Saturday, December 02, 2006
To check the ongoing commentary by my animation students, here is their collective consciousness -- www.kcccartoons.blogspot.com
Friday, December 01, 2006
Sadly, we wound up having class anyway.
The initial lecture for the day was on endocrine disorders, and that evoked images of exophthalmos secondary to Grave's disease, and who better to demonstrate that visually than Marty Feldman. I ran his introductory scene from Young Frankenstein at the midpoint of the presentation to an audience of 20-somethings who had never been exposed to this classic ("I never knew those old black-and-white movies could be so funny!" one of the students told me later, and I realized that 1974 is further back than they, and that I have ties that old and that at that moment I would have rather retreated into my office with Young Frankenstein instead of performing a segueway to the effects of high-fructose corn syrup on the pancreas).
I then remembered how thrilling my first viewing of Young Frankenstein was, how neat is was that Mel Brooks made TV trailers for it that actually were funny, and that the novelization of the script was packed with added material that didn't make the final cut (the film being better for the excisions), that Playboy had the entire charade sequence dialogue in one of its issues, and then I realized that the class was staring at me, pretending to be actually interested in the autoimmune consequences a viral infection could have on the beta cells of the Isles of Langerhans...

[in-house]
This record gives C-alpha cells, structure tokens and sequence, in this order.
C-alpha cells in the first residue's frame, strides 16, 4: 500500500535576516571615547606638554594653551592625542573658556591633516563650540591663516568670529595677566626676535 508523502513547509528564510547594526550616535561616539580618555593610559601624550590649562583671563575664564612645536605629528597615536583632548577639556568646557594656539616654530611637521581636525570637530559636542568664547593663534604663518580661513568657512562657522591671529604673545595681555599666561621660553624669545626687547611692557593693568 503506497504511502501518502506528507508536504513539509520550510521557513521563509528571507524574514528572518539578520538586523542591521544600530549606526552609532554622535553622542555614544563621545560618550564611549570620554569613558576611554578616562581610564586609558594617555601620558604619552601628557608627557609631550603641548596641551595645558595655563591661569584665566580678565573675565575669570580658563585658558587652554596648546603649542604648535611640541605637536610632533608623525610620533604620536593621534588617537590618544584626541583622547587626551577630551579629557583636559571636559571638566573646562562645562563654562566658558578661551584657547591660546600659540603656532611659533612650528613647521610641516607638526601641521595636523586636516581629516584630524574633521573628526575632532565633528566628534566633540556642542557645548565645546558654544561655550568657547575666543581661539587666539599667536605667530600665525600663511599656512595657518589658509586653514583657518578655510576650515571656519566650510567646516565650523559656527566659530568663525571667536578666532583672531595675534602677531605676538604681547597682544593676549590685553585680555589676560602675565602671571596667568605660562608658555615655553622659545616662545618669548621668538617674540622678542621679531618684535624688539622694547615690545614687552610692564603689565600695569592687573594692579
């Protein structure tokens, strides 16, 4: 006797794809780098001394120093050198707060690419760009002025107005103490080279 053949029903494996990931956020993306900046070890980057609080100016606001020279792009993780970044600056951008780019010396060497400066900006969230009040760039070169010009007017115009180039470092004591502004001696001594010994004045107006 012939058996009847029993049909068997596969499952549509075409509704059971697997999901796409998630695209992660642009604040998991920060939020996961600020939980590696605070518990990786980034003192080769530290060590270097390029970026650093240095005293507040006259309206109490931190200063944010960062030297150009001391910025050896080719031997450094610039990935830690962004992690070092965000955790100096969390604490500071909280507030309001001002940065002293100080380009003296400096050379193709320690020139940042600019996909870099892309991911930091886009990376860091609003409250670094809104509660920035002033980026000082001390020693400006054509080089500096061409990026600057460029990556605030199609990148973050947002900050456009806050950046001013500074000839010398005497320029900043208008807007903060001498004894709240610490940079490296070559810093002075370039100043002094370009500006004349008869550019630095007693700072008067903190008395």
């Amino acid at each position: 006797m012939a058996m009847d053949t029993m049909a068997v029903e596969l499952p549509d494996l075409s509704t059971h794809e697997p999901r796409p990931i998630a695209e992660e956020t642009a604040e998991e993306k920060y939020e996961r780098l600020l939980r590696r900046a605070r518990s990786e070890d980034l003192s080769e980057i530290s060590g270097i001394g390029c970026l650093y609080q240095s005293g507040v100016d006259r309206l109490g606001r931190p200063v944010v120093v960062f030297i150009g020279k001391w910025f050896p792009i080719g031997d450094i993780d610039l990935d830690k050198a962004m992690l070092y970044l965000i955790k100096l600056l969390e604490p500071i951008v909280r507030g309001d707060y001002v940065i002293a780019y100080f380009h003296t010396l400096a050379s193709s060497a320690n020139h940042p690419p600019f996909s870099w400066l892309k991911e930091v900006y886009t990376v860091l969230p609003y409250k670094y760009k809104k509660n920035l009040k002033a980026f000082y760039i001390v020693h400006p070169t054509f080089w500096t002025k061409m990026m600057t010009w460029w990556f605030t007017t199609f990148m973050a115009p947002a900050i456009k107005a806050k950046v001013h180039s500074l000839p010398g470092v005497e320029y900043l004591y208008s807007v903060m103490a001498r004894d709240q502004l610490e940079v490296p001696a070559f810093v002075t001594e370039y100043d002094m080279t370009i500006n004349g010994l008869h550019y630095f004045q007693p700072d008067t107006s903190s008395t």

So I decided to chuck it all and just run the movie a little longer...up to the "What knockers!" gag... no up to the first "Frau Blucher" gag... no up to the "Put The Candle Back" routine... no, up to the "I Ain't Got NoBody" gag... by the time I got to the Zipperneck line, I realized I had completely lost track of the time, that the class had been over for 20 minutes, and that I was sitting in the lecture hall, laughing til I was crying, with a couple of other students who decided to chuck it all for a Friday morning that really had little else to offer besides fact after dreary fact.
They'll always come up with more facts.
There's only one Young Frankenstein.